Alphabet has announced its plans to acquire AppBridge, a Canadian tech firm that specializes in helping companies move their data to G Suite on Google’s cloud servers. While details of the deal were not disclosed, this is a very significant in light of Google’s relatively recent focus on acquiring more cloud customers to its fold.
Over the past week, Alphabet announced several upgrades, improvements and new additions to its portfolio of products, mainly focused on G Suite, their enterprise productivity and collaboration suite of cloud-delivered software products, or SaaS.
We reported earlier that Google had launched Hangouts Meet and Chat to compete with enterprise productivity players like Slack and Microsoft Office 365 (which now includes Microsoft Teams), and it is now very evident that Google is fully committed to growing its cloud business after being ‘dormant’ for several years.
Google was one of the earliest proponents of cloud, with deep experience serving software on the cloud with applications like Gmail and Drive. However, Google was late to the cloud race, which saw Amazon zoom past its tech giant competitors Microsoft and IBM on the cloud infrastructure (IaaS) front.
After years of watching cloud leaders fortify their positions in various segments, such as public cloud (AWS), hybrid cloud (IBM) and SaaS (Microsoft), Alphabet has finally woken up to the fact that it has the potential to compete on level ground in various cloud computing segments.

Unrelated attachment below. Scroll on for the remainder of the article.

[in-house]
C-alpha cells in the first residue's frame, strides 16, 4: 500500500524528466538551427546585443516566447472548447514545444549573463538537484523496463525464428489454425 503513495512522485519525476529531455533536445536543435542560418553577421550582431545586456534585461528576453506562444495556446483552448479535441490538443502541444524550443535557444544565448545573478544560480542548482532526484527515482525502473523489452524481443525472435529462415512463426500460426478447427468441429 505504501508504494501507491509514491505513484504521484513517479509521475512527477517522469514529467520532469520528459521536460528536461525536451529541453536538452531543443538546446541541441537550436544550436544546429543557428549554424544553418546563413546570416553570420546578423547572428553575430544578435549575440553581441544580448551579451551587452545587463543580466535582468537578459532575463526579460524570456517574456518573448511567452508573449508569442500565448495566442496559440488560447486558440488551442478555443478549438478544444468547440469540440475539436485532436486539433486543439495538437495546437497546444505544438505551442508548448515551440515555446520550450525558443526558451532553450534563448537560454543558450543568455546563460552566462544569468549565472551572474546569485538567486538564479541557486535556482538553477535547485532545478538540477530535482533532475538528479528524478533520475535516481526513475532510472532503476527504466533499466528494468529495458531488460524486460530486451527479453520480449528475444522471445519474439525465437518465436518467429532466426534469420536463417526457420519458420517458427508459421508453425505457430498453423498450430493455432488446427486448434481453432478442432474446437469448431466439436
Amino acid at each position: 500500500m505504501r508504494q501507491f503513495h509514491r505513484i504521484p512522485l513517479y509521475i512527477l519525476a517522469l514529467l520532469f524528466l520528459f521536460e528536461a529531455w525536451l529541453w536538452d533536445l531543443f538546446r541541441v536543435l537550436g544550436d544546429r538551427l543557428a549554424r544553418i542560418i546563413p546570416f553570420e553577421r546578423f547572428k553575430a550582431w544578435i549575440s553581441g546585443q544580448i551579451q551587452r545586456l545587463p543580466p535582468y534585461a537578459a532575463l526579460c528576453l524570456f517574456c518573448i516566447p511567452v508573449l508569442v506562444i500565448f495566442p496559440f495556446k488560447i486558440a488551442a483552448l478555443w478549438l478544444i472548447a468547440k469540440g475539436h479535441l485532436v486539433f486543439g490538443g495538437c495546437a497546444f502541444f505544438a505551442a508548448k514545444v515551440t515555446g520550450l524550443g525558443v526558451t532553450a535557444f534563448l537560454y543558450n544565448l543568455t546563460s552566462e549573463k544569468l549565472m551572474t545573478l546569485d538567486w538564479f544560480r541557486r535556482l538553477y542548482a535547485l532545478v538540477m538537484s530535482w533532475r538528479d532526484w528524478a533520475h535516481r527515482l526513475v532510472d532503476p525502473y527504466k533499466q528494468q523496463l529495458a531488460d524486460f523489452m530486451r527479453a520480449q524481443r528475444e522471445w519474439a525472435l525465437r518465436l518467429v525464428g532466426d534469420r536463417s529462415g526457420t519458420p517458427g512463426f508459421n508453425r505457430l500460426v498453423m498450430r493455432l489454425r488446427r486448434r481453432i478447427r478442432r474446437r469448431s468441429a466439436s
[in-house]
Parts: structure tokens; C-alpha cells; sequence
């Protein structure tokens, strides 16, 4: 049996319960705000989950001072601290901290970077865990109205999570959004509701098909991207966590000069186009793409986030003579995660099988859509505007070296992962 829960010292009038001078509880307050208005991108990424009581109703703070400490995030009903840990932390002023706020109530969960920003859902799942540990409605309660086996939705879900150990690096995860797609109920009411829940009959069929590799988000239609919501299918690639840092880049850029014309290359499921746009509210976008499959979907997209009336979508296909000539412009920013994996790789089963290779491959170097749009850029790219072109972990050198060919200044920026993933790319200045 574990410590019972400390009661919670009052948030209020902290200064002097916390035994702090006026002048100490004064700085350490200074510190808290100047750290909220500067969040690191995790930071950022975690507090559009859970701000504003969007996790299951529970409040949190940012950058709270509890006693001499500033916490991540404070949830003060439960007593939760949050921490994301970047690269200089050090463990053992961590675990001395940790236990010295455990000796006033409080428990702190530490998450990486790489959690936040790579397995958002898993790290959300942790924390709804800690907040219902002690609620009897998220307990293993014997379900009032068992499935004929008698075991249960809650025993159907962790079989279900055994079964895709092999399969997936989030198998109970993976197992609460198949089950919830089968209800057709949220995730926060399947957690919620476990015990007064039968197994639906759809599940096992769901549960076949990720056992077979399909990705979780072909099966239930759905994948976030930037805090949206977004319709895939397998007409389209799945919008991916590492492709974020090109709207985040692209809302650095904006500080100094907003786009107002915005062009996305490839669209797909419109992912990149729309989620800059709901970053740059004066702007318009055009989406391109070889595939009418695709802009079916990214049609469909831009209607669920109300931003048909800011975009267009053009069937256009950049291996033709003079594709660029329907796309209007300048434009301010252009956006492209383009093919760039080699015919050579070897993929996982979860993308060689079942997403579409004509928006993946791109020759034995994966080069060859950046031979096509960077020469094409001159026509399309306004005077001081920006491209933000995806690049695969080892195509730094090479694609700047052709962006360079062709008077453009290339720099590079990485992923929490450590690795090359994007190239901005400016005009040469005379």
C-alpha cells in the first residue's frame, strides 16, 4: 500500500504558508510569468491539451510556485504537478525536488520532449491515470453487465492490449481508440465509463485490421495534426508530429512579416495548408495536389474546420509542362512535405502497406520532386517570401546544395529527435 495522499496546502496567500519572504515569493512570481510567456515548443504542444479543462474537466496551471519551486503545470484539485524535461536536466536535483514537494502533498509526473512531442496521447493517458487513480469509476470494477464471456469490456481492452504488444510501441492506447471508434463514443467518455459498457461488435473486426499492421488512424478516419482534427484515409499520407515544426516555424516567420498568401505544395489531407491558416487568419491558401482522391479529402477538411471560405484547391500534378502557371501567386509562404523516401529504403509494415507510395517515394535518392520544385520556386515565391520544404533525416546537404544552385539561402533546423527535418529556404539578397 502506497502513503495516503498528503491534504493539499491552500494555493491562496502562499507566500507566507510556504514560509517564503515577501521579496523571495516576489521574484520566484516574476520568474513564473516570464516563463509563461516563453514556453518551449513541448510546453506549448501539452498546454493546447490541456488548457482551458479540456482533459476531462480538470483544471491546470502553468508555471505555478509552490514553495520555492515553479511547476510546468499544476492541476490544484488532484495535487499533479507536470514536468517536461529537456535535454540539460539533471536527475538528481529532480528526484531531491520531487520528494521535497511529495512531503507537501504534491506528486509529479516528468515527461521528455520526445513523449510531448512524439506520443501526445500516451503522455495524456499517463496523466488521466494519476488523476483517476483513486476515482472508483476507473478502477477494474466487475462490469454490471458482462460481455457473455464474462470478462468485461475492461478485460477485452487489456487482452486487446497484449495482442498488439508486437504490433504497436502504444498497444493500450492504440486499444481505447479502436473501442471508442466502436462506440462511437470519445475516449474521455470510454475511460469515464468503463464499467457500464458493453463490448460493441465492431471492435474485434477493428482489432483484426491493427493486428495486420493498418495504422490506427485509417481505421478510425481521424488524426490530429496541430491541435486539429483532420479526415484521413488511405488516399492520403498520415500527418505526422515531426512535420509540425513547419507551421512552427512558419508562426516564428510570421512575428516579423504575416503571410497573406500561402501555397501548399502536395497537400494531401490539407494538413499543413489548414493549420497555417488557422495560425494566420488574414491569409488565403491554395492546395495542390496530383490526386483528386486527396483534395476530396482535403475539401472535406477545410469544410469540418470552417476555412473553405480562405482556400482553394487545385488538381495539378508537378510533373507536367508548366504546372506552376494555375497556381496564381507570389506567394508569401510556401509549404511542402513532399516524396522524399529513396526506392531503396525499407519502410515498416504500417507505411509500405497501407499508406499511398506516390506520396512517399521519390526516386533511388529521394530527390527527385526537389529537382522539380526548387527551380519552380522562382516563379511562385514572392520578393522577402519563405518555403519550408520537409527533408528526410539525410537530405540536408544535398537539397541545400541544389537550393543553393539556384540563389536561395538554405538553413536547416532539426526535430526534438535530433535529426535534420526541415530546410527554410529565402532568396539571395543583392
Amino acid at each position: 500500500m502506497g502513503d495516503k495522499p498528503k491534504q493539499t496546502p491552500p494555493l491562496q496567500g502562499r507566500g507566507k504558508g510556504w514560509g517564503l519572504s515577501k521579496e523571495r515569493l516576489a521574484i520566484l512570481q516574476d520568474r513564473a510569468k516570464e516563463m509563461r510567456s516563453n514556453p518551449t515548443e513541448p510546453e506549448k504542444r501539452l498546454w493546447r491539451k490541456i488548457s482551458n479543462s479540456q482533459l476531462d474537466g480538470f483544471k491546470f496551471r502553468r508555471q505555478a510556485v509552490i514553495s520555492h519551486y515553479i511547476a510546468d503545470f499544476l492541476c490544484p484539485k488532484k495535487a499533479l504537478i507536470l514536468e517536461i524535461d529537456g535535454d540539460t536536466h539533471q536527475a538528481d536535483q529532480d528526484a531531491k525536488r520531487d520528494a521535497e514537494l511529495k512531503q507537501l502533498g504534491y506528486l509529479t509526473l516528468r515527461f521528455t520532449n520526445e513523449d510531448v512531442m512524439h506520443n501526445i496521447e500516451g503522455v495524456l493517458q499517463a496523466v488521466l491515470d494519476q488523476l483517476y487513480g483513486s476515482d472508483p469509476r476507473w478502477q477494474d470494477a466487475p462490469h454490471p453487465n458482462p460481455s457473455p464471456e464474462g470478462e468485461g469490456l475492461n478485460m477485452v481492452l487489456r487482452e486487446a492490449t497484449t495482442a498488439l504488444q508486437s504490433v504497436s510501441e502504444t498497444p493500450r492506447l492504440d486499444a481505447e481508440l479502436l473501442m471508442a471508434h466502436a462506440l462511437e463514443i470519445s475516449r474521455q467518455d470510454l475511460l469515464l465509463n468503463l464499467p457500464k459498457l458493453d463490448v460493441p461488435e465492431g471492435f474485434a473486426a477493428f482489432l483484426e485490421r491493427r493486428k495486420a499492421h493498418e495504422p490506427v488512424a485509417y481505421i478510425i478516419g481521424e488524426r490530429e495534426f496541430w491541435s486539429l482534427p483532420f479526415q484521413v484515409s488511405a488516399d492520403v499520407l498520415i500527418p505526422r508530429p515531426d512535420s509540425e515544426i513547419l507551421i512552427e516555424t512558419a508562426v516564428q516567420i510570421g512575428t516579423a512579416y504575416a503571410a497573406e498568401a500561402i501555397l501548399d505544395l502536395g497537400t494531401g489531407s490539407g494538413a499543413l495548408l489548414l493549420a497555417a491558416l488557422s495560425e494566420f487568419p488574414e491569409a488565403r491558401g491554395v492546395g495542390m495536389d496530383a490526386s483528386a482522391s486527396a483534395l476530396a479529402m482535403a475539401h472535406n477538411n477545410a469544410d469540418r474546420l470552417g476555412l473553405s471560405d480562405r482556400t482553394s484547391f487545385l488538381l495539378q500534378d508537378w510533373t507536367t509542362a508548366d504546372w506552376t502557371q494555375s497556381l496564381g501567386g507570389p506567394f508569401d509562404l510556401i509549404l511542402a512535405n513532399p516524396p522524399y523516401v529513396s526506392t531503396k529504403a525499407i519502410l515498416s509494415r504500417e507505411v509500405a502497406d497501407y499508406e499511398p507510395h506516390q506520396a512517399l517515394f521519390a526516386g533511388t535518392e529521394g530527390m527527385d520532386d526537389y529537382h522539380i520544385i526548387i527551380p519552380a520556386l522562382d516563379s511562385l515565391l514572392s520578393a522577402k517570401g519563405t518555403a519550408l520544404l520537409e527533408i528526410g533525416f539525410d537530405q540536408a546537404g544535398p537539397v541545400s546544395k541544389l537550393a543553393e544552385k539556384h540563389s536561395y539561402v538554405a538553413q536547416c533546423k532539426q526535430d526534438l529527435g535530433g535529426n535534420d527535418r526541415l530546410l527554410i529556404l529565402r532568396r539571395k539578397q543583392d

But this year, Google is going all out on multiple cloud fronts, including cloud infrastructure (GCP), enterprise productivity and collaboration SaaS (G Suite), and even cloud-based hardware like Jamboard, a collaborative digital whiteboard that is releasing to the U.S. market this May at a price point of $5,000 and an annual service charge of $600.
Google is clearly after the enterprise market, now that it knows that consumers come in great numbers but are far less lucrative than corporate accounts. Microsoft has known this all along, and has, accordingly, focused its energies on the enterprise segment with nearly everything it does – ranging from Windows 10 to Surface devices to Office 365 and other parts of its business.
For Google, the enterprise market is a relatively new experience. It has neither the credibility nor the strong relationships it needs to succeed in that market. However, Google – or its parent, Alphabet – does have the technology, the talent and the resources to compete on a level playing field against even the biggest of software giants.
Can this pool of talent, technology and monetary muscle move the needle in Alphabet’s favor in the enterprise segment? We’ll have to wait and see, but everything points to a strong entry for the company into this highly coveted market segment ruled by the likes of IBM, Microsoft, Oracle and Salesforce.
The new acquisition plans for AppBridge is, in a way, a validation of Alphabet’s vast resources finally being put to work to grow their cloud business.
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